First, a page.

The realities of a Newborn baby
Wednesday, 6 September 2017 | Mummy and Little Me
The realities of the newborn days
I knew having two children would be difficult. The juggling demands of the constant feeding of a new born with a very strong-willed toddler. Back when I was pregnant I struggled with depression, but it would all be different when the baby arrived wouldn’t it? Instead I found myself once again in the grips of post-natal depression comparing myself to everyone.
With the feeding schedule of a new born you tend to become stuck to the sofa endlessly scrolling through social media. This was where I became unravelled. Social media is a place where I felt supported with an amazing community of other parents. In the hormonal state of a 1am feed it is also where I felt like a failure comparing myself to them. Looking at the mums with two kids going out, achieving so much and looking happy. I was not happy, so it must mean there was something wrong? If they could do it, why couldn’t I?
I began to distant myself from it to gain some perspective, to concentrate on me and my family. It wasn’t the end of the world that I didn’t upload to Instagram stories for a few days. when I went back to it, guess what it was still there. Everyone was still doing the same thing and I realised perhaps it isn’t all as it seems. That one photo, that one story, that one glimpse into someone’s life isn’t the whole picture. Everyone has their struggles but it is something you do not always see. It is sometimes hard to forget when you are looking at the glamourous photos of their feeds.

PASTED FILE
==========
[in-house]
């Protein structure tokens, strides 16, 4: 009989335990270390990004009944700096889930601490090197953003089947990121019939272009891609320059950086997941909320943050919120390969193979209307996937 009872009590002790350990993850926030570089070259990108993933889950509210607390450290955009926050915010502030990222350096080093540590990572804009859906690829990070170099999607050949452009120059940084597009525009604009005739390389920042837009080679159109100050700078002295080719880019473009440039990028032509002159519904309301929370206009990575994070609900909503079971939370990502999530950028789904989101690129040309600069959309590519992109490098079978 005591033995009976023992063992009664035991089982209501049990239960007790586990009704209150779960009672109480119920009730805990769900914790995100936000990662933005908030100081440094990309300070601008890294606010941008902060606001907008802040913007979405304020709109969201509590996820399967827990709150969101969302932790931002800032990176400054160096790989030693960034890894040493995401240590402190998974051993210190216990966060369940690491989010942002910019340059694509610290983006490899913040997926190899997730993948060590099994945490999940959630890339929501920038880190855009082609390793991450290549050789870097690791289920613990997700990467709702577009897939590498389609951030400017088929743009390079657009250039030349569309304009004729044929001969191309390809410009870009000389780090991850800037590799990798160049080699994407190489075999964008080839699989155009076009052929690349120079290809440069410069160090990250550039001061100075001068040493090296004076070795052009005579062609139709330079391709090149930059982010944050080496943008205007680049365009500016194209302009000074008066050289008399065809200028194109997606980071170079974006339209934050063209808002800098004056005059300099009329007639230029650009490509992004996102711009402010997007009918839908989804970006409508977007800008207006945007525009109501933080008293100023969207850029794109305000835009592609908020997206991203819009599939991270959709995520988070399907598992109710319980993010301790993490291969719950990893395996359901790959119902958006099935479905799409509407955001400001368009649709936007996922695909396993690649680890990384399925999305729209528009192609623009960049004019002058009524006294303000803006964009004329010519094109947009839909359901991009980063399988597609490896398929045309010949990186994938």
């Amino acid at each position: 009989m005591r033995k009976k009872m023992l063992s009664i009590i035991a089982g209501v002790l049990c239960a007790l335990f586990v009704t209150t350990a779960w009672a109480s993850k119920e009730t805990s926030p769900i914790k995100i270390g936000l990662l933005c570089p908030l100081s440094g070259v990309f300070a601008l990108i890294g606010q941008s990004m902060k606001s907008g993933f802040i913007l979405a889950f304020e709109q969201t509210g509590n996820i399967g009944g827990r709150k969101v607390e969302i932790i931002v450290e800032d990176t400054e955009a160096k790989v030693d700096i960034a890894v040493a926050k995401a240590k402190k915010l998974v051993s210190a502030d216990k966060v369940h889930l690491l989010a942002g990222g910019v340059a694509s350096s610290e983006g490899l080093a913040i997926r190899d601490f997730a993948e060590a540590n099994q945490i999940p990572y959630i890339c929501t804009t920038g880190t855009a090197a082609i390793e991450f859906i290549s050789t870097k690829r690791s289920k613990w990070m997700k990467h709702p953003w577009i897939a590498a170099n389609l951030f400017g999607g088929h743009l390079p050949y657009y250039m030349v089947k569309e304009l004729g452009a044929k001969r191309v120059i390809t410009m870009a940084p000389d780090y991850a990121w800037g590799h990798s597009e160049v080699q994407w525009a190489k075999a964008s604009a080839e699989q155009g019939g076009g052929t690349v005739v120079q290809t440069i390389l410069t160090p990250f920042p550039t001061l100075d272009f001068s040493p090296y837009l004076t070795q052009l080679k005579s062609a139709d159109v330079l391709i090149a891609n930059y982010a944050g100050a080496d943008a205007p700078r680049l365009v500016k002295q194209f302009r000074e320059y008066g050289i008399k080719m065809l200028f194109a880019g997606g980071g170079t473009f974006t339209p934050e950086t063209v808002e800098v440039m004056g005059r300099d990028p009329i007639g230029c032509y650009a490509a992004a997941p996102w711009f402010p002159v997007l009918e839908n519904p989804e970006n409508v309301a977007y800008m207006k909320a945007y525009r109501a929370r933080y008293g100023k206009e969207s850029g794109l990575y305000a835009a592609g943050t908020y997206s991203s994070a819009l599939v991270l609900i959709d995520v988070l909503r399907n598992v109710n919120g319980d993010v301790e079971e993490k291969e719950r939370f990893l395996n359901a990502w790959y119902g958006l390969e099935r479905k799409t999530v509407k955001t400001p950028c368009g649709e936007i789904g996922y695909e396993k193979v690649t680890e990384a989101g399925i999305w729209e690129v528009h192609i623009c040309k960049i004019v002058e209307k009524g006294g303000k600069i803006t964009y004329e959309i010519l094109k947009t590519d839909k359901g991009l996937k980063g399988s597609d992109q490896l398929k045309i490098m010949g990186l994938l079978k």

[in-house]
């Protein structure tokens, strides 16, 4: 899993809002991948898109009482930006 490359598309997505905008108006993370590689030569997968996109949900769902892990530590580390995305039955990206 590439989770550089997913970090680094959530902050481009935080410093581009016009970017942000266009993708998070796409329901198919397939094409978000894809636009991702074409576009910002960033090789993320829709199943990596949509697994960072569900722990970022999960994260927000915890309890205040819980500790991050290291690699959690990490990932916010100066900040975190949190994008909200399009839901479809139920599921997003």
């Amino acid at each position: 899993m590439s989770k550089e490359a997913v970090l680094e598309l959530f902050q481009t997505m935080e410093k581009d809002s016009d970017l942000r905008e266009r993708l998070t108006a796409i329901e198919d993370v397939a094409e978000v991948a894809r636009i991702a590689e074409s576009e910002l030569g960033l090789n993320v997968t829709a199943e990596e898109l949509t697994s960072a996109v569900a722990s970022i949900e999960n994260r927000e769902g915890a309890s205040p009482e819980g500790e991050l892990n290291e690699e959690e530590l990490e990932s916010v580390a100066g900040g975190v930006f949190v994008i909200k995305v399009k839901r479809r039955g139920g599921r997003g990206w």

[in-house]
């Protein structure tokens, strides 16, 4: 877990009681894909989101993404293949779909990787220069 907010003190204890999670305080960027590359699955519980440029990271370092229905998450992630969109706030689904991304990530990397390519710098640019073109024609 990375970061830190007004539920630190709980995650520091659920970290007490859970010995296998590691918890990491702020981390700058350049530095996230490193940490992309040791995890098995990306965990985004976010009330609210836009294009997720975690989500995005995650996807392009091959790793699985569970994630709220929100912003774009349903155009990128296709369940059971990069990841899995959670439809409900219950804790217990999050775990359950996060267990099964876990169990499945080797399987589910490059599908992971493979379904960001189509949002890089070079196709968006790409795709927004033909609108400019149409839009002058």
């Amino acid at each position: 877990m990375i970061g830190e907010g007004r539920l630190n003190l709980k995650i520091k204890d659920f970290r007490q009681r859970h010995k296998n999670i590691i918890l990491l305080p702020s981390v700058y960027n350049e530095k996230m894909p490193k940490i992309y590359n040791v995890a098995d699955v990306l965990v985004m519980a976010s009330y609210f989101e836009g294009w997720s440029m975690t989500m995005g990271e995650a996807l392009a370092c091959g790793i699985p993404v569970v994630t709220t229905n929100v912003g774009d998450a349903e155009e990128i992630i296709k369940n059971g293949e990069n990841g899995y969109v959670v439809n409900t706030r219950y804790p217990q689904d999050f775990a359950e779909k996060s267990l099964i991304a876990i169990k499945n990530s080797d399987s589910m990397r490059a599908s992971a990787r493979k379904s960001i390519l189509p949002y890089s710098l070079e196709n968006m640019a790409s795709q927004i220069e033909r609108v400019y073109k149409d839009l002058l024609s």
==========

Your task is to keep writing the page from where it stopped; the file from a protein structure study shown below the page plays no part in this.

It is rare to see a celeb mum, hair wild with no sleep putting a less than attractive photo of the realities of what motherhood really looks like on their account. Instead there are headline upon headline about how well they are looking. This adds to the pressure of being a new mum, when you do not live up to the ridiculous standards you feel like a rubbish mother.
The first 9 weeks of being a mum have not been smooth sailing. The realities of the new born days are not pretty or glamourous. It is okay not to enjoy them and although it will be hard to see at the time, things will change. It will pass, and you will slowly feel like you are gaining a little bit more control of things. If you are reading this in your PJs at 3pm and haven’t brushed your hair in 2 days, it is fine, you are doing great.
I do not think we talk about the realities of being a parent enough. You are not a bad mother for having post-natal depression, for not enjoying being a mother. From the thoughts of leaving, for feeling like an utter failure, guess what? You’re a normal mother. We need to break down the un realistic expectations that are forced upon us, as they are not real life and it is sometimes hard to figure that out. What you see isn’t real life. Real life is hard, and it is ugly, but with crashing lows come the amazing highs. The first smile, each new noise, seeing both of you children interact and build their bond with one another.
My advice, shut of your phone for a while and just be. So, what if you haven’t done any washing, ate biscuits all day binge watching Netflix. You made it through the day, you did it. Try not to live up to the expectations that you are supposed to be Super Mum doing everything and looking like you stepped of the catwalk doing it. Do what you can to get through the day, take it one day at a time. And, remember there will be bad days, but for every one of them there will be good days too.